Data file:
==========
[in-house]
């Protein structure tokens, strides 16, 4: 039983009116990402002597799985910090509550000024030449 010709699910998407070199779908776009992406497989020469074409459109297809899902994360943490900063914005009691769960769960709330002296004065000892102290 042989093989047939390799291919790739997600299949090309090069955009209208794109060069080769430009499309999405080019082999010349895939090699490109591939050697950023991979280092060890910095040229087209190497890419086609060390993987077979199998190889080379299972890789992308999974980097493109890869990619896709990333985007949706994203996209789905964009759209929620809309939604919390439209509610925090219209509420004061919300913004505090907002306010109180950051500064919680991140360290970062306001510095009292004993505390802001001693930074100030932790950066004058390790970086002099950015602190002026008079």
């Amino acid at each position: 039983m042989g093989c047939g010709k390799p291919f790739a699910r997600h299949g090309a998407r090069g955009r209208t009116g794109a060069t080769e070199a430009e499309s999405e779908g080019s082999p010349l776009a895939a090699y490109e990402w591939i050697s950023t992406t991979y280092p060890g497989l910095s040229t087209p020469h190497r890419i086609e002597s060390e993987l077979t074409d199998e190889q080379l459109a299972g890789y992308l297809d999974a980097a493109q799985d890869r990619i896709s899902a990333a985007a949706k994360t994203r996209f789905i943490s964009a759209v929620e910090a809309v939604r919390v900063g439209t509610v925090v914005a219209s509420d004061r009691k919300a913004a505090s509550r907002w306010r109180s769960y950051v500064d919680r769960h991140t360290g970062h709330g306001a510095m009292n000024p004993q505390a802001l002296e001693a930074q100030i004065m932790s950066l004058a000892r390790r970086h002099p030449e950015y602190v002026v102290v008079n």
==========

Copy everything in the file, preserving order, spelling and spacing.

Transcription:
[in-house]
């Protein structure tokens, strides 16, 4: 039983009116990402002597799985910090509550000024030449 010709699910998407070199779908776009992406497989020469074409459109297809899902994360943490900063914005009691769960769960709330002296004065000892102290 042989093989047939390799291919790739997600299949090309090069955009209208794109060069080769430009499309999405080019082999010349895939090699490109591939050697950023991979280092060890910095040229087209190497890419086609060390993987077979199998190889080379299972890789992308999974980097493109890869990619896709990333985007949706994203996209789905964009759209929620809309939604919390439209509610925090219209509420004061919300913004505090907002306010109180950051500064919680991140360290970062306001510095009292004993505390802001001693930074100030932790950066004058390790970086002099950015602190002026008079």
């Amino acid at each position: 039983m042989g093989c047939g010709k390799p291919f790739a699910r997600h299949g090309a998407r090069g955009r209208t009116g794109a060069t080769e070199a430009e499309s999405e779908g080019s082999p010349l776009a895939a090699y490109e990402w591939i050697s950023t992406t991979y280092p060890g497989l910095s040229t087209p020469h190497r890419i086609e002597s060390e993987l077979t074409d199998e190889q080379l459109a299972g890789y992308l297809d999974a980097a493109q799985d890869r990619i896709s899902a990333a985007a949706k994360t994203r996209f789905i943490s964009a759209v929620e910090a809309v939604r919390v900063g439209t509610v925090v914005a219209s509420d004061r009691k919300a913004a505090s509550r907002w306010r109180s769960y950051v500064d919680r769960h991140t360290g970062h709330g306001a510095m009292n000024p004993q505390a802001l002296e001693a930074q100030i004065m932790s950066l004058a000892r390790r970086h002099p030449e950015y602190v002026v102290v008079n």